I hate to draw comparisons between restaurants because each Chef brings something unique to the table. However, I’d be omitting facts if I didn’t confess that the only way I even came to know of Jodhpur Royal Dining, let alone felt a tingling need to try it out a.s.a.p, was when my friend Fathima insisted that it’s better than Tresind and Carnival By Tresind. Fathima has a seasoned palate and this was a claim not to be taken lightly, especially since Tresind group has always impressed me in more ways than not, so when I headed over to Jodhpur Royal Dining a couple of weeks to put this claim to test.
First of all, I went there with my extremely finicky, nearly-impossible-to-please friend, so the pressure was on. We got dropped off at the main entrance of the hotel, but it turns out you need to go back out, walk down a flight of stairs, then go through a loading dock of some sort before finally reaching a garden which houses Jodhpur Riyal Dining (and a couple of other restaurants).
The friend I went with is a vegetarian by preference, and the chef was extremely kind enough to simultaneously serve us a vegetarian and a non-vegetarian option for each course.
Here’s what we had:
Amuse Bouche: this was pretty much a puff pastry with an herb yogurt dip and was a pretty underwhelming start to the meal.
Pina colada: probably inserted into the glass through a funnel, but the flavor was spot on.
Passion fruit and mango mocktail. A tad too sweet for my liking.
Amuse Bouche; Channa chaat flavored macarons. This was without a doubt the most creative rendition of the channa chaat– or at least all it’s flavors. This macaron will send ALL other macarons home. Words cannot do justice to how perfectly orchestrated this was.
Beef short ribs sous vide for 8 hours, then lightly fried before being tossed in a tamarind, chili and aam papad reduction. Simply wow. The meat was so tender it was almost falling apart.
Desi Pesto Kabab with raisin malai and popcorn chutney. The pesto bit was a combination of basil, coriander and green chilies, and the raisins and cream cheese were stuffed in the middle. I couldn’t really taste the popcorn in the chutney on top, and I’m not a fan of raisins but this kabab was as good as the best meat kabab I’ve ever had– if not better. This was so, SO good, it’s almost cruel.
Laban and Ricotta Kabab. What I loved about this was its simplicity, and how the vibrant beetroot chutney encircling it was more for aesthetics than to take away from the stardom of the kabab. The dried rose ash encrusted kabab itself was entirely creamy and needed no sauce.
Achari Jheenga. This was a special one. This prawn was marinated in lemon pickles that are 60 years old, straight from Chef Pradeep’s grandmother’s pantry! Now if that doesn’t proclaim the chefs love for the food he’s putting on your plates, nothing will. I love my grandma more than anyone in the world, so I can understand what a big gesture it is to share your grandmother’s handmade 60 year old pickles with someone! 60 years!! That’s twice as long as I’ve been on this planet!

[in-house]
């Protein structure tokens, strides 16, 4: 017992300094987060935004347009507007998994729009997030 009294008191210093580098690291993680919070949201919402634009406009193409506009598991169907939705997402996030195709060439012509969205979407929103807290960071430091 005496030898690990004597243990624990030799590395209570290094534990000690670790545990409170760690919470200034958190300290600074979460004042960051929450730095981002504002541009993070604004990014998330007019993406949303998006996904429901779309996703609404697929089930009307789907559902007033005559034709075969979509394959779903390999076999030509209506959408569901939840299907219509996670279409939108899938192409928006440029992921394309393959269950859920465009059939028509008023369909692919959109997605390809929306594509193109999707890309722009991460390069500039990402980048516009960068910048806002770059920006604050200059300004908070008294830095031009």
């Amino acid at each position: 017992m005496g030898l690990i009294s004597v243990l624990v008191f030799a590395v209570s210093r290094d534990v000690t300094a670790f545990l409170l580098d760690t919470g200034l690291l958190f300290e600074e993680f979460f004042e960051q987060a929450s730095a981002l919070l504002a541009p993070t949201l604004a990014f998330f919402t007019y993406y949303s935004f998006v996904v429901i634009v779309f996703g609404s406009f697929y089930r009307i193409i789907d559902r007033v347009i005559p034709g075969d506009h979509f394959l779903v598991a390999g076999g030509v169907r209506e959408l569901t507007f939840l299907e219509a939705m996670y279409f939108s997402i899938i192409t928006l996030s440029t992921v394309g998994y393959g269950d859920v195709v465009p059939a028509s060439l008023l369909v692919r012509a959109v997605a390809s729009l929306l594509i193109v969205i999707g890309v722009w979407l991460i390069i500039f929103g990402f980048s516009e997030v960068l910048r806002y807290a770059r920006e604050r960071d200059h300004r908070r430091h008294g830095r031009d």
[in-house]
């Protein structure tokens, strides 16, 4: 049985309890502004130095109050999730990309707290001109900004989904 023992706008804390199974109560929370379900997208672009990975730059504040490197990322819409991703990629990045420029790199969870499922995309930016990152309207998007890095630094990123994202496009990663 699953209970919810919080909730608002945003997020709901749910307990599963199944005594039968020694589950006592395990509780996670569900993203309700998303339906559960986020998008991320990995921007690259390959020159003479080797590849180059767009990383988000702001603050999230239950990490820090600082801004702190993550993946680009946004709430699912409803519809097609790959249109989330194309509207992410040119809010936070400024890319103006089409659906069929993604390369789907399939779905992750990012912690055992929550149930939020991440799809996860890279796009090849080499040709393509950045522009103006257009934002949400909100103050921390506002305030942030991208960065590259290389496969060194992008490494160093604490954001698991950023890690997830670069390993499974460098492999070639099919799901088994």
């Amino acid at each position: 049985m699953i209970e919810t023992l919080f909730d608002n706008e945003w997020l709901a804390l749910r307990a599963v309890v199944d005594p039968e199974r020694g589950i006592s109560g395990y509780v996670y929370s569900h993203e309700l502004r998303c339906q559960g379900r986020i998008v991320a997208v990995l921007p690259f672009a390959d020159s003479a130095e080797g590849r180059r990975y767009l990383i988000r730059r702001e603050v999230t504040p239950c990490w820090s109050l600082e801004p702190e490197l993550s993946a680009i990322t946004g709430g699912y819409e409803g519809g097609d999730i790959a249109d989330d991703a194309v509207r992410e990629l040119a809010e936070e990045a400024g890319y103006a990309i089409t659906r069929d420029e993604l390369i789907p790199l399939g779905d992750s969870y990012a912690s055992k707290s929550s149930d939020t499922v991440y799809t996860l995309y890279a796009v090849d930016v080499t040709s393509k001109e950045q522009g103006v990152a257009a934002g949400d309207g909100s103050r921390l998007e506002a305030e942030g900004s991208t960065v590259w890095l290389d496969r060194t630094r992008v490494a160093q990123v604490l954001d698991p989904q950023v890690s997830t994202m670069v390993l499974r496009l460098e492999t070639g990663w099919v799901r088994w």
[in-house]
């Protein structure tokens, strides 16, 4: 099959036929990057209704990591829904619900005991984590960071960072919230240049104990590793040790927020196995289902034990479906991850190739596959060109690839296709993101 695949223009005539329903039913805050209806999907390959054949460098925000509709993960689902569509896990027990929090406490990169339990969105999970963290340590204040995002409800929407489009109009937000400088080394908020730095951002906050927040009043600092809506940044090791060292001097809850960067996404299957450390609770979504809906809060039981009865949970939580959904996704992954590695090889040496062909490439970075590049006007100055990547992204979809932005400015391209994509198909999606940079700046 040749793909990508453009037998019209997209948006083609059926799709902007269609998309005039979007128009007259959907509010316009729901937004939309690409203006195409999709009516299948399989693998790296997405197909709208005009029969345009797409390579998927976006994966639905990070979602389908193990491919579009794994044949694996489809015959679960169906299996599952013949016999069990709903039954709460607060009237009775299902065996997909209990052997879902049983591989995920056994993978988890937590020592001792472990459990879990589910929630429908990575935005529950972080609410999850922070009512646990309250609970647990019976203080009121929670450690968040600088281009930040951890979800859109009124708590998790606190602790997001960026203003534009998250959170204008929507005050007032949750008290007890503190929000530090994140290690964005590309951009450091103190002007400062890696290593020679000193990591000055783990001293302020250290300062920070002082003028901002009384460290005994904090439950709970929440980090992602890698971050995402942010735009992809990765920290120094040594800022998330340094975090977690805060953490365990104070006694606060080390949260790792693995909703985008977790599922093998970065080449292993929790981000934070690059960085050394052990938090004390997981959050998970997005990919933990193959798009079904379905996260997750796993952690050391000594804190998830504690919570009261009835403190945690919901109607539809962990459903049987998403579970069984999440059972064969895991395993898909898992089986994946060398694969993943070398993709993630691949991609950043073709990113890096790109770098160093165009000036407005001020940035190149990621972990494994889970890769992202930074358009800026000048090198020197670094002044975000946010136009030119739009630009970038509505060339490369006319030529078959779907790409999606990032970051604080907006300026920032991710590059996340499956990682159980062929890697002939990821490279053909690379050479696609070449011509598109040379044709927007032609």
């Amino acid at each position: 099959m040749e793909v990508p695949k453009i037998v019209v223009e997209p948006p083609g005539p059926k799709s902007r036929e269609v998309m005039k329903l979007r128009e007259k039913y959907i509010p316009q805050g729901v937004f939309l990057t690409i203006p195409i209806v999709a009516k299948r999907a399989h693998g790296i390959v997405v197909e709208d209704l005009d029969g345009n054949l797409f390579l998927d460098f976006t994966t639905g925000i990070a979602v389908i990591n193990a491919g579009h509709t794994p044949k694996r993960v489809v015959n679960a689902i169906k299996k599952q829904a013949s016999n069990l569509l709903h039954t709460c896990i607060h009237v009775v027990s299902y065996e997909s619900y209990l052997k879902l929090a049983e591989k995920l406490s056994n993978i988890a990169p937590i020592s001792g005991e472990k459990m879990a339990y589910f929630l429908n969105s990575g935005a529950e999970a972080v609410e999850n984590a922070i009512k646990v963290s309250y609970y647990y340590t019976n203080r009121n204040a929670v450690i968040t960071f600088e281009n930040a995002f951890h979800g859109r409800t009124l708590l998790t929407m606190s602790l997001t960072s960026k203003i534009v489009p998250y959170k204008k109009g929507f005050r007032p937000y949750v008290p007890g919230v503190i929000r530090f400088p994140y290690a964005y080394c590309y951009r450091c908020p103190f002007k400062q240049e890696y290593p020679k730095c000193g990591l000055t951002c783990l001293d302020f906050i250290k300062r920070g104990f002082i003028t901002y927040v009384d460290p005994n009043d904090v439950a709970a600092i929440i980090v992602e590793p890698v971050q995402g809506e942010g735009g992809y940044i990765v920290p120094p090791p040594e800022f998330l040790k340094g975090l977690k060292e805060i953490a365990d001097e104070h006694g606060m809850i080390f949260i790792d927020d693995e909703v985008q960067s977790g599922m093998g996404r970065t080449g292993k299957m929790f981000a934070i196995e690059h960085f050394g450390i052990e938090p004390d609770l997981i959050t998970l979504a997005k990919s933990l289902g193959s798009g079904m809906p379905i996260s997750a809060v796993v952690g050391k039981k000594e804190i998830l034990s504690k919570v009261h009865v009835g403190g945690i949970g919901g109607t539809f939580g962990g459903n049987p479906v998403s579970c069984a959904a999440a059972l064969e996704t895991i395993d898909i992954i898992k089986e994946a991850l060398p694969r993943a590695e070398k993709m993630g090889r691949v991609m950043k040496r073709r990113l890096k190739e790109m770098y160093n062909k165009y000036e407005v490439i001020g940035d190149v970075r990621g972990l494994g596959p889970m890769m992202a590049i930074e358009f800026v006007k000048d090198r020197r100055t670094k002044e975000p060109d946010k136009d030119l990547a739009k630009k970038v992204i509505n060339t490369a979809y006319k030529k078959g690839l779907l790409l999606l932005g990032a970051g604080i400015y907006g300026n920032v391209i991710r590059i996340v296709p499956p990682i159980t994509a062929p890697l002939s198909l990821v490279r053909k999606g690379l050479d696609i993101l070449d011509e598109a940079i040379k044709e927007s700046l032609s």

In case you’re wondering, we are still on the starters but pretty stuffed by now! This was the Adees Chaat, which comprised of a moong dhal base and topped with the standard chaat toppings. The dhal lover in me clicked her heels with joy.
More vegetarian AWESOMENESS! Everytime I go to an Indian restaurant, I understand why so many Indians are vegetarians: because they make veggies taste even better than meat! This was the Tandoori Mattar Kulcha, stuffed with a spicy, tamarind based pea chaat of sorts.
Mango, cranberry and kaffir lime sorbet. The little pressure cookers these were served in were extraordinarily adorable, however they had no connection with an iced sorbet nor did they add any value to the dish, and to me that’s not cute or clever, but rather unnecessary. Tactics to make food more “instagrammable” are becoming far too common in too many restaurants and it’s getting old.
Main Courses (finally!):
Jheenga Chettinad with a crispy parmesan cracker. Not my favorite “coconutty” South Indian prawn curry, but a strong contender.
Miniature Pav Bhaji with Batata Vada. Now this was cute. The miniature vadas made sense. And the pav bhaji was as good as any pav bhaji can be. At this point I wanted to cry, because I was so full, but the food was so delicious, so my stomach was screaming “Stop, for the love of God, STOP!”; but my mouth was all “keep it coming, there’s room for everyone in here”.
This. This is the best Kulcha I’ve ever had. It’s called “Chur-Chur” kulcha, because it’s torn into pieces, and the logic behind it is to make people (especially kids) lose count of exactly how many kulchas/rotis they’ve eaten; which is smart because one can easily have a dozen of these crispy savory babies stuffed with cottage cheese, onions, chilies and cumin seeds.
Zaatar naan, another reason for The Battle of Stomach vs Mouth.
This dessert had nothing to do with Indian cuisine but when it comes to desserts, that’s a very very good thing. This Lotus Biscoff treacle tart with salted butterscotch icecream is Jodhpur’s move to stay relevant with the Lotus loving fad that is sweeping this nation. SO much yum.
The iconic jalebi tree with firni dip. It’s a shame I’m not a fan of traditional Indian desserts.
The main question: was my super-finicky and impossible-to-please friend impressed by Jodhpur Royal Dining? She was floored, and to be quite fair, so was I. The food was heartfelt, comforting, and absolutely sublime. Everything was beautifully seasoned and layered with flavors but the main ingredients always shined through. This is the kind of place that would make my husband very happy, for he always wants to taste the meat and not just the masala. Writing this review has reminded me of what a satisfying meal this was and now all I want from life is the Chur chur Kulcha.